In the subway you ride and eavesdrop. Mexican family, father, baby son, and quiet pretty wife.

"Chucky," whispers dad reminding wide-eyed son about the movie they rented last night, Child's Play: Bride of Chucky.

"Nooo," whines son shaking his red brown mestiso puppy face, sweet face, smart and baby-minded.

"Chucky esta … aqui!" whispers dad, pulling son up to his face, making big scary boogie man eyes.

"Nooo," squirms son.

"Chucky ... el terrible muneca!" (Chucky the terrible doll.)


Father's eyes are bright and happy; his wife smiles and shakes her head, goes back to US Weekly.

"Chucky esta su papi ahora!" (Chucky is your father now.)

"Nooo. Essstop eet!"

"Okay," he concedes, laughing and bouncing son on his knee like you're told families in America are supposed to act. But then, sly, catches son unaware whispering again

"Chuuucky" in warbling ghost voice.

"Aye, no!"

"Yo soy Chucky, Chucky su papi!"

Eavesdrop again. Alone in a coffee diner, just off the phone with her. She was crying in Virginia, everything falling apart.

"It was like everybody was givin' me the finger, all those cactuses," says the dark, under-shirted, Ital cook, big like 9/11 fireman statues, to his regulars at the counter. He's describing a trip he took last week you gather to Arizona to see his sister.

"You see any lizards?" asks an old woman, Jewish.

"I saw them."


"Them too."


"Naw, only in the cah-toon."

Later on, they're talking about a regular who just left.

"Yeeeah, she's a painter," says the cook, wiping the counter with a rag.

"Like Van Gogh?" quips a young Puerto Rico wise guy, maybe 18 in a flannel shirt and Tres Flores slicked gleam hair.

"Yeah, yeah."

New Yorkers, they don't care about anything.

Eavesdrop again at Coney Island. Nathan's Famous Hotdog cafe table. Chill of early evening. Under crying, soaring seagulls. Air smells of salt and sand. The cold breeze of summer's last days.

Jamie, his roommates, and you, drink Coors Light from Styrofoam cups, which tastes delicious, and eat hot French fries with ketchup and grease hamburgers

The homeless woman that looks like Flavor Flav stalks the tables, wanting money.

"You wanna fight now, cornbread?" she says to the black boy sweeping up soda cups and hot dog wrappers. "cornbread?" says Jamie laughing laughing laughing and laughing, you smile big and shake your head

The New York park, sunny while you write postcards, cross-legged in the grass. Groups of Mexican and Filipino women pushing strollers of blonde rich babies in the hot air.

But now you're leaving New York to save your woman, in a hot chariot of gold and fire, and show her you've changed, that you're better now, that you are healed, you are happy, you are virile, and a man, and not scared anymore. You will take her in your arms and say, "Yes darling, I will live up to my potential. Yes, I will write what I've promised and Dan and I will make the best record ever." You promise that You promise you'll come back to life and love her like she should be loved but you're still hours away and you've still have so far to go.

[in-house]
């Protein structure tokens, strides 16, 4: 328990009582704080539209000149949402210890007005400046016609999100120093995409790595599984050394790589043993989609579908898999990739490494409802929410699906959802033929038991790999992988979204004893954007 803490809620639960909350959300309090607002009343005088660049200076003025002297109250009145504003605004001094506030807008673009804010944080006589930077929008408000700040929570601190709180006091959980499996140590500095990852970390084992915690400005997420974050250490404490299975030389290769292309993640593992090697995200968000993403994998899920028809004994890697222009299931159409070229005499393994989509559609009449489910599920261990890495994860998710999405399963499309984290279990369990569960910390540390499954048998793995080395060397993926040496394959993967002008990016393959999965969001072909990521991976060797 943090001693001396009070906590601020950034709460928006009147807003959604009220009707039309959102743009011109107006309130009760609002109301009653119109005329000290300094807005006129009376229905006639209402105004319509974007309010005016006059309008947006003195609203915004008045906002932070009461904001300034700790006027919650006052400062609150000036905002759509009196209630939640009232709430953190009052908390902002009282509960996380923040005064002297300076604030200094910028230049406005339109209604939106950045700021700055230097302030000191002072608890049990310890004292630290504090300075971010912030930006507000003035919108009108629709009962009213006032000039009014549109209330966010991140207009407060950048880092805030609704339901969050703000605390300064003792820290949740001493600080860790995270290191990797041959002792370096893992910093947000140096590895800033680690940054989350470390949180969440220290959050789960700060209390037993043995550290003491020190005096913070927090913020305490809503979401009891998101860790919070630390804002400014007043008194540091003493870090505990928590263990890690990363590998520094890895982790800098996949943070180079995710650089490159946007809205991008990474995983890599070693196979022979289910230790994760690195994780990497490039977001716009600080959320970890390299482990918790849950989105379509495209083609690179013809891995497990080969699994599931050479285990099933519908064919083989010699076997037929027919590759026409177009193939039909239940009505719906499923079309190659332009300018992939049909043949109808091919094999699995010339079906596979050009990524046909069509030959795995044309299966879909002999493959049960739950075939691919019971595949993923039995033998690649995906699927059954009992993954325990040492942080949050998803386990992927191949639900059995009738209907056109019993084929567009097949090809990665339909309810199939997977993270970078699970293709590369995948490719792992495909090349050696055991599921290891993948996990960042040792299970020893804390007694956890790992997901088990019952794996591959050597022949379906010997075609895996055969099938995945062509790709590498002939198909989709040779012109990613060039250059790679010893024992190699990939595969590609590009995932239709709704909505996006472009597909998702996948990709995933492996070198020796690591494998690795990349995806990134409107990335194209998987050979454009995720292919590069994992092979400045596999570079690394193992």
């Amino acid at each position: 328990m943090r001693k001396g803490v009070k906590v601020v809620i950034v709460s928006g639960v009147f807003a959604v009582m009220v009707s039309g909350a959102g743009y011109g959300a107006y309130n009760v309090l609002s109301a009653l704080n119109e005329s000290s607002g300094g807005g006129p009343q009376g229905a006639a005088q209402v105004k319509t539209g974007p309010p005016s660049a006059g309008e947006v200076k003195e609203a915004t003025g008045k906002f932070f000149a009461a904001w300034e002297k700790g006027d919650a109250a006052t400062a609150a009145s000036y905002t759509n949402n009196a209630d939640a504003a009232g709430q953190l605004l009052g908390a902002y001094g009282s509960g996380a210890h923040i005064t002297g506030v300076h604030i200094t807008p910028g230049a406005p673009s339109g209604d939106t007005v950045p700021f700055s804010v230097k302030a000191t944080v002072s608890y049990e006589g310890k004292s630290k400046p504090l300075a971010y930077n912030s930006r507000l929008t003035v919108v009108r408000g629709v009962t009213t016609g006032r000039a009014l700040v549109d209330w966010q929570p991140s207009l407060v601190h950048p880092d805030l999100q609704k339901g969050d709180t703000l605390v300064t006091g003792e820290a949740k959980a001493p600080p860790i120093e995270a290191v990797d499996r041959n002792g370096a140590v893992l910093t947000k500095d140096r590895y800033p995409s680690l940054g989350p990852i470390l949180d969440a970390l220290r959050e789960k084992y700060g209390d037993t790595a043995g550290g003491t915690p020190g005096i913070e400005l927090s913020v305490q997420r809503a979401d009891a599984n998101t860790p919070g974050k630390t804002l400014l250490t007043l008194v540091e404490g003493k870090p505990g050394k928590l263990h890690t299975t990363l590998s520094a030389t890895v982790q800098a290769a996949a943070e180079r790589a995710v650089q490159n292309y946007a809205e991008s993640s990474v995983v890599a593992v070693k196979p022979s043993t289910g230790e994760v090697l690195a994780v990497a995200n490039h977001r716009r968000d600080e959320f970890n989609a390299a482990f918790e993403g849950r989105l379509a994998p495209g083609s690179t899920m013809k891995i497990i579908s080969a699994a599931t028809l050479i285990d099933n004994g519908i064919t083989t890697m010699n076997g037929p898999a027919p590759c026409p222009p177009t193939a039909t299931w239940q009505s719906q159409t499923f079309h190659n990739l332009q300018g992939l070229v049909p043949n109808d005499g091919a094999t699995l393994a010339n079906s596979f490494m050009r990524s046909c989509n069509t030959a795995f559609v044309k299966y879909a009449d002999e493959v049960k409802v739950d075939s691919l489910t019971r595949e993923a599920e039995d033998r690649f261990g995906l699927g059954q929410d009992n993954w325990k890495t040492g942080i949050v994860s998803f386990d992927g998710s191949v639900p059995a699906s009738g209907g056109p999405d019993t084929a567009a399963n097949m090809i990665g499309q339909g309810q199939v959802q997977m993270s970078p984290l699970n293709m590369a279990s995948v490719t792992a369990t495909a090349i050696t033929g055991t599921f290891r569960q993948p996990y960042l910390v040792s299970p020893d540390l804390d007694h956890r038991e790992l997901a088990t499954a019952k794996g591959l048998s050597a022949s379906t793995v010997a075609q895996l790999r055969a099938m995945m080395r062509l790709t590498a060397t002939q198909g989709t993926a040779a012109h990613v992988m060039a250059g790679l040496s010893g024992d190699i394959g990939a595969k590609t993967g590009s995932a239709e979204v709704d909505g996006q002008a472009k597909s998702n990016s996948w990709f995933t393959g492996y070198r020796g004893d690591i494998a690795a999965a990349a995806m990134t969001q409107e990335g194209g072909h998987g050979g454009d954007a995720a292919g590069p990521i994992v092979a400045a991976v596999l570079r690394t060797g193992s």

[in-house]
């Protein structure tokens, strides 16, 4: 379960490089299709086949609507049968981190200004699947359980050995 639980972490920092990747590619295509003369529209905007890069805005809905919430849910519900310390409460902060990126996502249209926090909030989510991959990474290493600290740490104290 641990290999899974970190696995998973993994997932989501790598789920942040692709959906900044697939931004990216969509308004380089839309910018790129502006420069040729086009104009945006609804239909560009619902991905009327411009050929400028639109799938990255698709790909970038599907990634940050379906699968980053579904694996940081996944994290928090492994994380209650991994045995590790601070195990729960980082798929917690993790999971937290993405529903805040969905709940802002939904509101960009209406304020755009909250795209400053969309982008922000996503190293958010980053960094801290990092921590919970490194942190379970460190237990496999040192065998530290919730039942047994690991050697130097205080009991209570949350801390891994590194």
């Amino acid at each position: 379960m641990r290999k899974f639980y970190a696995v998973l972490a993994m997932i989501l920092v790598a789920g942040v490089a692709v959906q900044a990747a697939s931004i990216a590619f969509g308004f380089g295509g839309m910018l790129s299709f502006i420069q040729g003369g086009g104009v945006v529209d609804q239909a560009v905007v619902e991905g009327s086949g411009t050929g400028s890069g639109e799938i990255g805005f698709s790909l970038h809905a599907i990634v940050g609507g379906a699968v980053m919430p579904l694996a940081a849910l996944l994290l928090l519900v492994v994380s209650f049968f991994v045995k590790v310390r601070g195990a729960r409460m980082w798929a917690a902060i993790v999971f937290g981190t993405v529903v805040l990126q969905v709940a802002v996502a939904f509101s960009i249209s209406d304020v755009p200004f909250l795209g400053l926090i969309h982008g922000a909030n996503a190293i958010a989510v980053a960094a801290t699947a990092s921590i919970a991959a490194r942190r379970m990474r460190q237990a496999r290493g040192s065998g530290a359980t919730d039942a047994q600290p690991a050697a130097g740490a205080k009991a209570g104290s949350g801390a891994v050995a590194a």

harrowing! The late-night dead souls at the Hollywood Motel outside Wilmington, Delaware, en route to Norfolk. Wilmington, where at 4 a.m. trucks lumber by with great cylinder tubes of gasoline or cement milk loads or crushed cars in flat stacks.

In the motel parking lot you sit in the motel parking lot ghouls of girls are shivering in the night air on speed or six in one room, flicking lighters and sucking white smoke trails from tinfoil pipes, billowing out lungfuls of sweet speed smoke 'til their hearts race and flutter and climb stepladders to heaven.

You pay and you get your key and park your car and they hover, looking out from bright-lit TV-flashed motel rooms, smoking cigarettes in shorts and wild hair, big bruises on their legs, floppy tits in no bra, big T-shirts, eyes like caves in sockets or dry wells, hovering the hover have of paid sex or to get high or higher. Just raw mule bones, big Reebok sneakers, and sweatshirts with college names on them, their faces like evil jack-o-lanterns of childhood October Halloween. Open-mouthed, smoking, and vultured.

"I don't want you," you think and lock yourself inside your room. You try to call her in Virginia but the lines are dead; your room is a ticking clock.

The hard darkness before morning, yellow-lit and cancered. Cancered! Cities 'neath overpass spans Delaware. Cancered! Staticy infomercials and softcore porn channels. Cancered! The Indian Hindu desk clerk taking your money in pajamas and red pained eyes, not tired but sick. Cancered! The smell of wet road. Wet grass pasture stink on your sneakers. Cancered! The motel sheets with ancient fleck of blood spots now browned. Cancered! The motel sign blinking and sick, Hollywood Motel, its "H" diseased and flickering.

Cancered! The metal click of crickets outside your window. Cancered! Your doubt creeps in. Cancered! Soldiers of spiders in the bathroom. Cancered! The 24-hour McDonald's with boil-faced old woman sitting in the drive-through window register box, slumped and toothless, staring out into the night, once beautied and water fat with youth. Cancered! You're free but you are not free. Cancered! The summer is ending! Cancered! Your grandfather is dying! Cancered! You are getting old!

Lyrics submitted by lanternsonlakes

New Yorkers Don't Care About Anything/A People's History of Delaware song meanings
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